I had the privilege to discuss the project’s details with Dr. Fine. He recounted the origins of his fascination with the Samaritan tribe when he met a Samaritan during college. I was especially privileged to receive access to the outline of the exhibit’s contents — most captivating was the glimpse at its documentary directed by filmmaker Moshe Alafi. Aside from its stunning visuals and striking cinematography, the documentary’s emphasis on Samaritan intermarriage hits particularly close to home for Jewish viewers. As mentioned, the Samaritans are made up of some 850 individuals, and at present, the discrepancy between male and female populations forces men of marrying age to look outside their community for spousal potential. How do they solve this issue? Perhaps surprisingly, they turn abroad — Eastern Europe to be precise. More than 15 Ukrainian women have married Samaritan men in recent years, and for a population that is smaller than that of either of YU’s undergraduate campuses, that is no modest number. 

Dr. Fine praised YU’s and Alafi’s approach to the project’s admirable research ethos and dogma. He outlined many faults exhibited by anthropological endeavors similar to this one, particularly the tendency to minimize a studied tribe to a status similar to a lab rat. He reminds us that these are real people living real lives with real complexities and real issues, not merely a project for our educational repertoire and ensures us that this project’s personnel have expressed genuine interest and care for the specific individuals involved and the Samaritan tribe collectively. Dr. Fine also stressed the unparalleled value of projects of this nature, an appreciation for the significance of Israel, its history and all its complexities. He exalted this undertaking as an exemplar of the Torah U-Madda mantra and exudes a contagious passion for this enterprise. 

As expected, there are unique ramifications that arise from this division, especially consequences that are halakhic in nature. For example, the Israeli Chief Rabbinate requires Samaritans to undergo a formal conversion to be considered halakhic Jews. Interestingly, while similar to ours, their Chumash shares some 6,000 differences to our Masoretic text. While most are minor variations such as spelling or grammatical nuances, some semantic discrepancies vastly change the meaning of the text. Historical affairs such as this are frequently enriched when intersecting halakhic discourse and the Samaritan story is so captivating given its relevance to both the Torah and maddah spheres.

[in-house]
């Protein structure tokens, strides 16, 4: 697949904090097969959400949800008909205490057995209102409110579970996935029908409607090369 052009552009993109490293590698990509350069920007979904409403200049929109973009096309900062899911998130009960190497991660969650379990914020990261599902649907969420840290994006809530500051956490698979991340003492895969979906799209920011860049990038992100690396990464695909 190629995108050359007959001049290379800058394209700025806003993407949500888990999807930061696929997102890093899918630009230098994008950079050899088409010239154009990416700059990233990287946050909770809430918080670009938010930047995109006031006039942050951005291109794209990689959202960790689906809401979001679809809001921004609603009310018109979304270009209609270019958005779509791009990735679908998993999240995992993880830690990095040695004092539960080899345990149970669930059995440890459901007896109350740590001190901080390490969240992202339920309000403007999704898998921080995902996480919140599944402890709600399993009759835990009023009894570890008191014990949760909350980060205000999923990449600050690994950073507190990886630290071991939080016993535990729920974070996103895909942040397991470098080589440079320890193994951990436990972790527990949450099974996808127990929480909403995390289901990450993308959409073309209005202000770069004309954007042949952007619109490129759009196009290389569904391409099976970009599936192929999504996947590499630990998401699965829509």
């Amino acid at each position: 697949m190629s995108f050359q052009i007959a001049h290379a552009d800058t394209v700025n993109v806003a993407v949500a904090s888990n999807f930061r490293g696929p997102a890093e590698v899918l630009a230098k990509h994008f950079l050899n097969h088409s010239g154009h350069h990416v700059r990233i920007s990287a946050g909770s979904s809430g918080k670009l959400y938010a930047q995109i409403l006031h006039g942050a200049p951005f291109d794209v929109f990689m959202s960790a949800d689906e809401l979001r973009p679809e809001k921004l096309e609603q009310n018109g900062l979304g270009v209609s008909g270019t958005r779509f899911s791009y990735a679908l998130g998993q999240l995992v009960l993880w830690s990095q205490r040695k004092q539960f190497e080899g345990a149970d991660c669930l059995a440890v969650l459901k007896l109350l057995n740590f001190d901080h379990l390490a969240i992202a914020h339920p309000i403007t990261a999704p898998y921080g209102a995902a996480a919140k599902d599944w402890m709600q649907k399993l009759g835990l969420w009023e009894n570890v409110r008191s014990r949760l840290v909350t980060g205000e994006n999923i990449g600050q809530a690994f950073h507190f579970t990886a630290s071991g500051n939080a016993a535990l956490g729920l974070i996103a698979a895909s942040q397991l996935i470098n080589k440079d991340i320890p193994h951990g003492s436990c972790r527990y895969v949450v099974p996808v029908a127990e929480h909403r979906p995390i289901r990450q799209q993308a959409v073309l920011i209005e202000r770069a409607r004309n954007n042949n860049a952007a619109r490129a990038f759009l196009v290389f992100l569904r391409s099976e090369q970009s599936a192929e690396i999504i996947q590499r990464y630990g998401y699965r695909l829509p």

This brief background is barely a glimpse of the complex yet fascinating history of the Samaritans and their neighboring nations. The Yeshiva University Center for Israel Studies offers a more comprehensive, accurate and engaging history. Their Israelite Samaritans Project includes a 2018 lecture by Benyamin Tsedaka, director of the A-B Center for Samaritan Studies in Holon, who spoke about Samaritan traditions and their connection to manuscripts housed in the Gottesman Library’s special collections.

The project will culminate in a traveling exhibition by the Yeshiva University Museum that is meant to open at the Museum of the Bible in Washington D.C. this coming spring. The exhibit will include the full length documentary by Alafi, an exhibition volume, a stunning Samaritan cookbook (to which I was also privileged to preview and must recommend as well), a compendium of fascinating artifacts and a rich and extensive history among many other things, including online courses and student field work with the Samaritans. Tsedaka’s lecture will be featured in Alafi’s documentary.

As per the Samaritans Project website, students are encouraged to engage with the project’s exhibition and content for a greater understanding and appreciation for Israel’s extensive history and role as a focal point to a myriad of tribes, cultures and peoples.

Photo Caption: Cantor Matzliaḥ (Najah) Cohen and his son, Brito, examine the Abisha Scroll during the filming of CIS’s documentary, The Samaritans: A Biblical People.

Photo Credit: YU Center for Israel Studies